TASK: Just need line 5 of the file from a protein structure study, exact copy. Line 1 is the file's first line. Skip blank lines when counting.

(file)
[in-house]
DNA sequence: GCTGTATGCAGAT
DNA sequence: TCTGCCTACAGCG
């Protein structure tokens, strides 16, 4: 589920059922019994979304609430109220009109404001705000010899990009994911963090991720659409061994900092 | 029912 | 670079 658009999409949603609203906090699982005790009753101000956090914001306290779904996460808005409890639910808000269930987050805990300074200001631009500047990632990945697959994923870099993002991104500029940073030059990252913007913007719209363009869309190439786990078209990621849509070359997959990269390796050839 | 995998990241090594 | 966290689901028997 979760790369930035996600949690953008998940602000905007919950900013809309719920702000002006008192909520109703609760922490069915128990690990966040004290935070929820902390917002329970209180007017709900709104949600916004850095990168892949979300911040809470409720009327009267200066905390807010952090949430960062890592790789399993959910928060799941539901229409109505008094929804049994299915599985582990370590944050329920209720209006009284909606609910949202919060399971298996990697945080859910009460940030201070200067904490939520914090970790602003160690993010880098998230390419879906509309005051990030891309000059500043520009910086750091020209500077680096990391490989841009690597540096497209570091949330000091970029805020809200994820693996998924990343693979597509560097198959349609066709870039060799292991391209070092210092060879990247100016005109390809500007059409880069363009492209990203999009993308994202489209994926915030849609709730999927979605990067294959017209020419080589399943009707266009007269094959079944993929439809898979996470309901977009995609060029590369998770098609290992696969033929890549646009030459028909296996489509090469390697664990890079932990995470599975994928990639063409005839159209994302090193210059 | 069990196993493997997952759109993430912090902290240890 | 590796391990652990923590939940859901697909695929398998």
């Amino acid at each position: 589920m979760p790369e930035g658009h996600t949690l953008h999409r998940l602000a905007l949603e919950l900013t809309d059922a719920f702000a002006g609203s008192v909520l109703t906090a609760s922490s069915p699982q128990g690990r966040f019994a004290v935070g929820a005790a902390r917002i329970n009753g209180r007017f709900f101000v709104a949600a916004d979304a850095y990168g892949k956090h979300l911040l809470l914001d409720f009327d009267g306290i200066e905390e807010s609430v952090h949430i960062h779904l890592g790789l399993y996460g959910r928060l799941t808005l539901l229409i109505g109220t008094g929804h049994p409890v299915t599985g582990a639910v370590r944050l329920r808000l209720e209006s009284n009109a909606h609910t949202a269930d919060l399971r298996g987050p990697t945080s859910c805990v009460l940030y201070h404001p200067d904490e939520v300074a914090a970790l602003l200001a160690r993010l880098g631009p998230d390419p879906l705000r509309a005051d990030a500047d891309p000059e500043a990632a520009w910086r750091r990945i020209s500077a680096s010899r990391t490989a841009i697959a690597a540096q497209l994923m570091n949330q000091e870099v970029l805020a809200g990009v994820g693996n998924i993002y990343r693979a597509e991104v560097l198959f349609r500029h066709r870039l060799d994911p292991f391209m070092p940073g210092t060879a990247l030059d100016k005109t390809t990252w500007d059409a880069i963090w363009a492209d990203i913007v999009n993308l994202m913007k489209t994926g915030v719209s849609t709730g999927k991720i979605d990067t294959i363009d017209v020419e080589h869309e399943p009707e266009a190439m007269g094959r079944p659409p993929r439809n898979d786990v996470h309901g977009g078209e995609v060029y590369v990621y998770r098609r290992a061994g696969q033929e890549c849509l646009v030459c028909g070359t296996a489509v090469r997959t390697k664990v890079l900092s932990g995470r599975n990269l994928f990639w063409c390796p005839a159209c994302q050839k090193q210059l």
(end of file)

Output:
């Amino acid at each position: 589920m979760p790369e930035g658009h996600t949690l953008h999409r998940l602000a905007l949603e919950l900013t809309d059922a719920f702000a002006g609203s008192v909520l109703t906090a609760s922490s069915p699982q128990g690990r966040f019994a004290v935070g929820a005790a902390r917002i329970n009753g209180r007017f709900f101000v709104a949600a916004d979304a850095y990168g892949k956090h979300l911040l809470l914001d409720f009327d009267g306290i200066e905390e807010s609430v952090h949430i960062h779904l890592g790789l399993y996460g959910r928060l799941t808005l539901l229409i109505g109220t008094g929804h049994p409890v299915t599985g582990a639910v370590r944050l329920r808000l209720e209006s009284n009109a909606h609910t949202a269930d919060l399971r298996g987050p990697t945080s859910c805990v009460l940030y201070h404001p200067d904490e939520v300074a914090a970790l602003l200001a160690r993010l880098g631009p998230d390419p879906l705000r509309a005051d990030a500047d891309p000059e500043a990632a520009w910086r750091r990945i020209s500077a680096s010899r990391t490989a841009i697959a690597a540096q497209l994923m570091n949330q000091e870099v970029l805020a809200g990009v994820g693996n998924i993002y990343r693979a597509e991104v560097l198959f349609r500029h066709r870039l060799d994911p292991f391209m070092p940073g210092t060879a990247l030059d100016k005109t390809t990252w500007d059409a880069i963090w363009a492209d990203i913007v999009n993308l994202m913007k489209t994926g915030v719209s849609t709730g999927k991720i979605d990067t294959i363009d017209v020419e080589h869309e399943p009707e266009a190439m007269g094959r079944p659409p993929r439809n898979d786990v996470h309901g977009g078209e995609v060029y590369v990621y998770r098609r290992a061994g696969q033929e890549c849509l646009v030459c028909g070359t296996a489509v090469r997959t390697k664990v890079l900092s932990g995470r599975n990269l994928f990639w063409c390796p005839a159209c994302q050839k090193q210059l």